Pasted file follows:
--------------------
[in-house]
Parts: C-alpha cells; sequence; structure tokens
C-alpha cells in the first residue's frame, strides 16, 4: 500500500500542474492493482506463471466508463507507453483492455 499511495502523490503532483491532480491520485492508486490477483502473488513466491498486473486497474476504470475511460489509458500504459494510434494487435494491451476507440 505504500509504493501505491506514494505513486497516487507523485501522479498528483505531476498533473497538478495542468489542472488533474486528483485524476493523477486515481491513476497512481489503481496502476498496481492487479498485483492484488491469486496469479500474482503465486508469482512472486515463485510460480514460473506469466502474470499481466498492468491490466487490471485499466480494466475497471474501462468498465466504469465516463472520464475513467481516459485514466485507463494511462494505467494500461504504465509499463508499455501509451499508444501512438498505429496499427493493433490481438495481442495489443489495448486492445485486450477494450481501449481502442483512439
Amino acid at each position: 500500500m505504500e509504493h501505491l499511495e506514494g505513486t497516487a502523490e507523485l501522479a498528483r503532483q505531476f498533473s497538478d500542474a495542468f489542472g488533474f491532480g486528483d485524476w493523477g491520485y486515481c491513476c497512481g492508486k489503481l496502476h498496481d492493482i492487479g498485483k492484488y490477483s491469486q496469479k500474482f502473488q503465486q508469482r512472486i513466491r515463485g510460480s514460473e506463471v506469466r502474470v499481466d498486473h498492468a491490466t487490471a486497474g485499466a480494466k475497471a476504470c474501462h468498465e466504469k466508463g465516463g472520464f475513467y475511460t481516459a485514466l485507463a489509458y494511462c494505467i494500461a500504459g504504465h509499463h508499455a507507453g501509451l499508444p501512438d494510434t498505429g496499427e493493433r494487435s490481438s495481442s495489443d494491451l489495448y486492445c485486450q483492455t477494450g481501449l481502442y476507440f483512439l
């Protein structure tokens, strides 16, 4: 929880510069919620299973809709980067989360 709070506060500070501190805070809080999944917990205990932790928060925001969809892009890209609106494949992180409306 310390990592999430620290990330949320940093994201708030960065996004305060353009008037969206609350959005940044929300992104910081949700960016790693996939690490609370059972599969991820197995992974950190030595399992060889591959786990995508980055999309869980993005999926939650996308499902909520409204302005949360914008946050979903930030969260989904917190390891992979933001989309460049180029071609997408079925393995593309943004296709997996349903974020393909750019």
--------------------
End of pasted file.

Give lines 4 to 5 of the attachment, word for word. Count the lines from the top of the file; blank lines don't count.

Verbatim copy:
Amino acid at each position: 500500500m505504500e509504493h501505491l499511495e506514494g505513486t497516487a502523490e507523485l501522479a498528483r503532483q505531476f498533473s497538478d500542474a495542468f489542472g488533474f491532480g486528483d485524476w493523477g491520485y486515481c491513476c497512481g492508486k489503481l496502476h498496481d492493482i492487479g498485483k492484488y490477483s491469486q496469479k500474482f502473488q503465486q508469482r512472486i513466491r515463485g510460480s514460473e506463471v506469466r502474470v499481466d498486473h498492468a491490466t487490471a486497474g485499466a480494466k475497471a476504470c474501462h468498465e466504469k466508463g465516463g472520464f475513467y475511460t481516459a485514466l485507463a489509458y494511462c494505467i494500461a500504459g504504465h509499463h508499455a507507453g501509451l499508444p501512438d494510434t498505429g496499427e493493433r494487435s490481438s495481442s495489443d494491451l489495448y486492445c485486450q483492455t477494450g481501449l481502442y476507440f483512439l
């Protein structure tokens, strides 16, 4: 929880510069919620299973809709980067989360 709070506060500070501190805070809080999944917990205990932790928060925001969809892009890209609106494949992180409306 310390990592999430620290990330949320940093994201708030960065996004305060353009008037969206609350959005940044929300992104910081949700960016790693996939690490609370059972599969991820197995992974950190030595399992060889591959786990995508980055999309869980993005999926939650996308499902909520409204302005949360914008946050979903930030969260989904917190390891992979933001989309460049180029071609997408079925393995593309943004296709997996349903974020393909750019």